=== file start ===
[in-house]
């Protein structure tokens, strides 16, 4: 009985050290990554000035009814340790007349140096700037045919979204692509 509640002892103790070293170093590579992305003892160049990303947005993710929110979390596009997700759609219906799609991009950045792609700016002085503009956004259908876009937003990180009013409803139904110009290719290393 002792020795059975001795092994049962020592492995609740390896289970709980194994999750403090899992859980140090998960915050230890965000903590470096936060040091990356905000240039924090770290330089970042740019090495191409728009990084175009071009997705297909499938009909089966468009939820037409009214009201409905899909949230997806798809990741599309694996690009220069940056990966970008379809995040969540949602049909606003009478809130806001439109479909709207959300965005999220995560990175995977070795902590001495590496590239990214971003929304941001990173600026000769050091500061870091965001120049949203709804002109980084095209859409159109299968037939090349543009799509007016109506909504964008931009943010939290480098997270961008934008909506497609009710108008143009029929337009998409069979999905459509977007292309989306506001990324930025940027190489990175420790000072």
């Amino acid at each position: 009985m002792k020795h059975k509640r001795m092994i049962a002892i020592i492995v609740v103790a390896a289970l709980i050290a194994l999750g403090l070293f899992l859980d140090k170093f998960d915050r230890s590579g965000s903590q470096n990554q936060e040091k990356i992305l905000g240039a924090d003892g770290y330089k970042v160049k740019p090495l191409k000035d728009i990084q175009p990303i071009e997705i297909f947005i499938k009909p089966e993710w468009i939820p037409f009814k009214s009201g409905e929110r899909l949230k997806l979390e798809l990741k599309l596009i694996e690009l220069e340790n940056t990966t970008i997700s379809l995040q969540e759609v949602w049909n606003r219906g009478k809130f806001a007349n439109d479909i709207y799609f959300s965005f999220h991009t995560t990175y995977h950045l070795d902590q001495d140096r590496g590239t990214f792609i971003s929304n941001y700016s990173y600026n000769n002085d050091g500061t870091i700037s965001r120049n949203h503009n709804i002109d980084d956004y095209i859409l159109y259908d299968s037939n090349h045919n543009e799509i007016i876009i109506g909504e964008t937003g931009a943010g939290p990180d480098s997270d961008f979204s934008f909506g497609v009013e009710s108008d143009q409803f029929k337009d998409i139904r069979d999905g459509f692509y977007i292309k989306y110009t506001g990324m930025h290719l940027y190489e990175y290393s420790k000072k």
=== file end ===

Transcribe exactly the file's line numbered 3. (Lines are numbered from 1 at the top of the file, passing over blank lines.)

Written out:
């Amino acid at each position: 009985m002792k020795h059975k509640r001795m092994i049962a002892i020592i492995v609740v103790a390896a289970l709980i050290a194994l999750g403090l070293f899992l859980d140090k170093f998960d915050r230890s590579g965000s903590q470096n990554q936060e040091k990356i992305l905000g240039a924090d003892g770290y330089k970042v160049k740019p090495l191409k000035d728009i990084q175009p990303i071009e997705i297909f947005i499938k009909p089966e993710w468009i939820p037409f009814k009214s009201g409905e929110r899909l949230k997806l979390e798809l990741k599309l596009i694996e690009l220069e340790n940056t990966t970008i997700s379809l995040q969540e759609v949602w049909n606003r219906g009478k809130f806001a007349n439109d479909i709207y799609f959300s965005f999220h991009t995560t990175y995977h950045l070795d902590q001495d140096r590496g590239t990214f792609i971003s929304n941001y700016s990173y600026n000769n002085d050091g500061t870091i700037s965001r120049n949203h503009n709804i002109d980084d956004y095209i859409l159109y259908d299968s037939n090349h045919n543009e799509i007016i876009i109506g909504e964008t937003g931009a943010g939290p990180d480098s997270d961008f979204s934008f909506g497609v009013e009710s108008d143009q409803f029929k337009d998409i139904r069979d999905g459509f692509y977007i292309k989306y110009t506001g990324m930025h290719l940027y190489e990175y290393s420790k000072k």